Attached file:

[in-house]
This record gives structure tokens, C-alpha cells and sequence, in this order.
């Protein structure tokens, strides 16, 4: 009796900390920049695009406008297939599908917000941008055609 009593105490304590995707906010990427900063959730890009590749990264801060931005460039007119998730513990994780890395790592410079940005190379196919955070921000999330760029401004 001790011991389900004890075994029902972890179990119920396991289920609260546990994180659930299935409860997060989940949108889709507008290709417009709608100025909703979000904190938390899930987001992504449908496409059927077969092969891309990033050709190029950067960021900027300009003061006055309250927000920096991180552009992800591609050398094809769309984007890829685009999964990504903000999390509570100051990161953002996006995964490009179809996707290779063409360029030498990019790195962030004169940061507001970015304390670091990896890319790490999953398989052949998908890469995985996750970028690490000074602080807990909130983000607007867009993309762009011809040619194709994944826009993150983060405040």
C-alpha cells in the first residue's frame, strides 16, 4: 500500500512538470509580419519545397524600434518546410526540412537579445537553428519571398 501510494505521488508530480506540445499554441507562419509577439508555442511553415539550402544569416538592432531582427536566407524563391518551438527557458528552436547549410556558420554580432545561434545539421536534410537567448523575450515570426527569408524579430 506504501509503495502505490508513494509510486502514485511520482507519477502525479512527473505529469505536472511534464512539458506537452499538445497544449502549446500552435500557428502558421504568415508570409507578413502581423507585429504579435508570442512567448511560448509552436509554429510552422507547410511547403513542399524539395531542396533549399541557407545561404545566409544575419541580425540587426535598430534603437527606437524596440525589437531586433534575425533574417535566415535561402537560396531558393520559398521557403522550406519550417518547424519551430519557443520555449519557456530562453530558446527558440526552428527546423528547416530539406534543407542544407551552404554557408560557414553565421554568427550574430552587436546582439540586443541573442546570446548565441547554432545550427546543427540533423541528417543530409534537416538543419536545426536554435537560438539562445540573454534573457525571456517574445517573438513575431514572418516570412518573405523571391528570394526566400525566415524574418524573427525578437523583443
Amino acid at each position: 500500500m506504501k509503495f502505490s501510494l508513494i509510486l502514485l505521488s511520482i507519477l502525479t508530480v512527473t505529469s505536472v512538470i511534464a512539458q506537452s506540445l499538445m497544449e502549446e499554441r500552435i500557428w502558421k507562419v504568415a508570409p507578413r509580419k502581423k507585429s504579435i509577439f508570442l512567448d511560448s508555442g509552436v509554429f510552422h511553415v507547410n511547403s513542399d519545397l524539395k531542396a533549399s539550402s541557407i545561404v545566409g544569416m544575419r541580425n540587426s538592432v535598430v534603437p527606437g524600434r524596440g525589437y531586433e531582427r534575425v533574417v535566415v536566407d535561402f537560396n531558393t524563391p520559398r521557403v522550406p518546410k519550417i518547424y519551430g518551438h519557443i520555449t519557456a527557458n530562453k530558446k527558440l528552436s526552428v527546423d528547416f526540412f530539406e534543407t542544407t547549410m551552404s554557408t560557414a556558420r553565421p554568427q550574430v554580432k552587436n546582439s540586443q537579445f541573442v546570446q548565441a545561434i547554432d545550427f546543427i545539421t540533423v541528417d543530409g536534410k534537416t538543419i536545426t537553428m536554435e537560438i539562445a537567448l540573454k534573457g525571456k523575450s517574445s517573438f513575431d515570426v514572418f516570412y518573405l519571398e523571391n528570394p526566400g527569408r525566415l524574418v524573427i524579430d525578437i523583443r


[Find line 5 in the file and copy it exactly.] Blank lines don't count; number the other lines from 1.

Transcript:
Amino acid at each position: 500500500m506504501k509503495f502505490s501510494l508513494i509510486l502514485l505521488s511520482i507519477l502525479t508530480v512527473t505529469s505536472v512538470i511534464a512539458q506537452s506540445l499538445m497544449e502549446e499554441r500552435i500557428w502558421k507562419v504568415a508570409p507578413r509580419k502581423k507585429s504579435i509577439f508570442l512567448d511560448s508555442g509552436v509554429f510552422h511553415v507547410n511547403s513542399d519545397l524539395k531542396a533549399s539550402s541557407i545561404v545566409g544569416m544575419r541580425n540587426s538592432v535598430v534603437p527606437g524600434r524596440g525589437y531586433e531582427r534575425v533574417v535566415v536566407d535561402f537560396n531558393t524563391p520559398r521557403v522550406p518546410k519550417i518547424y519551430g518551438h519557443i520555449t519557456a527557458n530562453k530558446k527558440l528552436s526552428v527546423d528547416f526540412f530539406e534543407t542544407t547549410m551552404s554557408t560557414a556558420r553565421p554568427q550574430v554580432k552587436n546582439s540586443q537579445f541573442v546570446q548565441a545561434i547554432d545550427f546543427i545539421t540533423v541528417d543530409g536534410k534537416t538543419i536545426t537553428m536554435e537560438i539562445a537567448l540573454k534573457g525571456k523575450s517574445s517573438f513575431d515570426v514572418f516570412y518573405l519571398e523571391n528570394p526566400g527569408r525566415l524574418v524573427i524579430d525578437i523583443r